Severance: Exploring the Impact of the show on this Internet Crypto-Paste


It’s remarkable how a single grain of a concept can spawn a zeitgeist of art or entertainment. Such is the case with the unique series on Apple TV +, Severence. The show, nominated for 14 Emmys, is a wondrous yet unsettling trip into the unknown, gripping viewers with its distinct blend of drama, surreal sci-fi, black comedy, and psychological horror. Creator Dan Erickson artfully presents a tale of inner conflict and nefarious corporate dealings, obscured by secrecy — and compartmentalized memories.

Viewers follow troubled leads Mark (Adam Scott) and Helly (Britt Lower), and their “Macrodata Refinement” coworkers through the offices of Lumon Industries. This prominent mega-corp occupies a huge building rife with bright lights, bland shades of beige, and rigid, power-hungry managers roaming about. A strange revelation seems to wait around almost every corner. What does Macrodata Refinement’s number-arranging achieve? What sort of dealings take place here, and why are they so sensitive that workers must separate work and non-work memories?

RELATED: Severance: How The Show Perfectly Blends Multiple Genres

And how can anyone manage to navigate Lumon HQ, which is wrought with vacant spaces and mazes of unmarked hallways? This is where an aforementioned grain of Severence’s influences comes into play — a popular internet urban legend, or ‘Creepypasta’ called The Backrooms.

Severance was inspired by a range of sources, stemming initially from writer and showrunner Erickson’s desire to “disassociate from the next eight hours [from his small, windowless office job],” as he explains in an interview with Inverse. The show is an amalgamation of diverse influences, including The Truman Show and The Stanley Parable, as well as the office comedy Office Space. Still, as confirmed by Erickson in the same interview, it’s the Creepypasta that serves as the main source for Severence’s staging, and its uneasy vibe of aimlessness and confinement.

What Are The Backrooms?

As it happens, The Backrooms was itself inspired by a simple source: a single image posted to the message board 4chan in 2019. The picture, which shows a bland, empty web of open office spaces at a slight angle, was posted following a call for “disquieting, cursed images that felt off.”

Following the anonymous user’s image, another contributor replied with this snippet, serving as a brief narrative related to the image:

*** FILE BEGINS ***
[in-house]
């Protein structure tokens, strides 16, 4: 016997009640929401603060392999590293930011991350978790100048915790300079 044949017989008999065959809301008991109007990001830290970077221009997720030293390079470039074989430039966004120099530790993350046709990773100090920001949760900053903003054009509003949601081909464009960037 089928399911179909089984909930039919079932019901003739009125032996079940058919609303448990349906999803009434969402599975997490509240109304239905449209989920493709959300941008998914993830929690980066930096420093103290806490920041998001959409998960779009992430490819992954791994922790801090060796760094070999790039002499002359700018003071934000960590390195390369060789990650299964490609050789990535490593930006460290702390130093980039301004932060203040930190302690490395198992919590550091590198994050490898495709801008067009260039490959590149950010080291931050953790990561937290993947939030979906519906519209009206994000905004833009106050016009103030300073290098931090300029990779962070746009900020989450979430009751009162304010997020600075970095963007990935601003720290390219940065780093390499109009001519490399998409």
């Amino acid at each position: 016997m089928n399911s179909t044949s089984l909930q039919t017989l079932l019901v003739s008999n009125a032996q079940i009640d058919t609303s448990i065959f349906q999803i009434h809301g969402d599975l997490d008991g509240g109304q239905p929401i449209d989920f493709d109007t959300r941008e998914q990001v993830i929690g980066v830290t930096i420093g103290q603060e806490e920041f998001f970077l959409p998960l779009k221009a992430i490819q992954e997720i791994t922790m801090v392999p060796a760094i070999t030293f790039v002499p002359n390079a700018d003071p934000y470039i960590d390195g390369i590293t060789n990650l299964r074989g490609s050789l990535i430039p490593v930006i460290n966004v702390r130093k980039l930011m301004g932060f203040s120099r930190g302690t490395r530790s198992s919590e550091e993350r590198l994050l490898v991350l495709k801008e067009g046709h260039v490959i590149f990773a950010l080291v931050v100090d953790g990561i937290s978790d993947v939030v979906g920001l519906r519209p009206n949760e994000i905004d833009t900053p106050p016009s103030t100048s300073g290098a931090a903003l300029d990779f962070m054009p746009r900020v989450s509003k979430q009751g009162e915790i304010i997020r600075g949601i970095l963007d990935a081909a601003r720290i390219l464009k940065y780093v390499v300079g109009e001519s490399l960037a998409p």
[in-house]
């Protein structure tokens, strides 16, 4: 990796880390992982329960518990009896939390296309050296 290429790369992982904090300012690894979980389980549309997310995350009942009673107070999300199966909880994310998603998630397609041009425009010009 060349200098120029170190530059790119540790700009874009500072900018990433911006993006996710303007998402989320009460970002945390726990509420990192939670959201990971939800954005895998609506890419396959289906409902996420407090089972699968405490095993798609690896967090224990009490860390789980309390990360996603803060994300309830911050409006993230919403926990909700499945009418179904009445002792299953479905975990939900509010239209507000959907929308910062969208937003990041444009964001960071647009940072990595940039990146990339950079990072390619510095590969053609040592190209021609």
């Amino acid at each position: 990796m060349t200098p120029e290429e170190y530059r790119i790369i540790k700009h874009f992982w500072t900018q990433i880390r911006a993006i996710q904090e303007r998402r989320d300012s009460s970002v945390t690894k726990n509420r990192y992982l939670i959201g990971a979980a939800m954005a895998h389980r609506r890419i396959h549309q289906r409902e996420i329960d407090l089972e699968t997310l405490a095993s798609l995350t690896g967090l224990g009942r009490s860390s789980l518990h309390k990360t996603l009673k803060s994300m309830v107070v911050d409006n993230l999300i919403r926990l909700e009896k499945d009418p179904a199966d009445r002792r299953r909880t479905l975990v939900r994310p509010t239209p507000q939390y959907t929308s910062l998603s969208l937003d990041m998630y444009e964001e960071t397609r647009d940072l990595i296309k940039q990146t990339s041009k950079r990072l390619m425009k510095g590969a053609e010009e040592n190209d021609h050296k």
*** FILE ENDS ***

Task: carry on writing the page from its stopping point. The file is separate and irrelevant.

“If you’re not careful and you noclip out of reality in the wrong areas, you’ll end up in the Backrooms, where it’s nothing but the stink of old moist carpet, the madness of mono-yellow, the endless background noise of fluorescent lights at maximum hum-buzz, and approximately six hundred million square miles of randomly segmented empty rooms to be trapped in.

God save you if you hear something wandering around nearby, because it sure as hell has heard you.”

These nuggets of source material served as the foundation from which a whole mythos of spooky, suspense-laden tales would be crafted. Writers and videographers have contributed their own Backrooms interpretations, building on the initial concept of an endless, vacant maze of office spaces. Among the originators and best-known Backrooms tales are those found on the Creepypasta wiki, as well as a more involved rendition posted on Reddit. The stories and mythos have grown increasingly in-depth, with creators adding their own details such as distinct office levels.

Given The Backrooms’ creative potential, it’s perhaps no surprise that expanded material continues to be released. This spans from short films, narrations, and “found footage” on Youtube, to amusing memes, to Minecraft mods — and even games revolving around the premise. These stories each invoke their own sense of creepiness and wonder.

While these renditions vary quite a bit, The Backrooms lore is tied together by a few key elements. The protagonist — and thus the reader or viewer —is dropped into a strange realm of countless empty office rooms, halls, and lobbies with few or no distinguishing features. Their perilous, seemingly hopeless, journey to escape begins after falling through a wall or floor, into a setting that is both recognizable and surreal. While trying to get out, they must usually also contend with humanoid or monstrous threats called “Entities.”

How The Backrooms Inspired Severance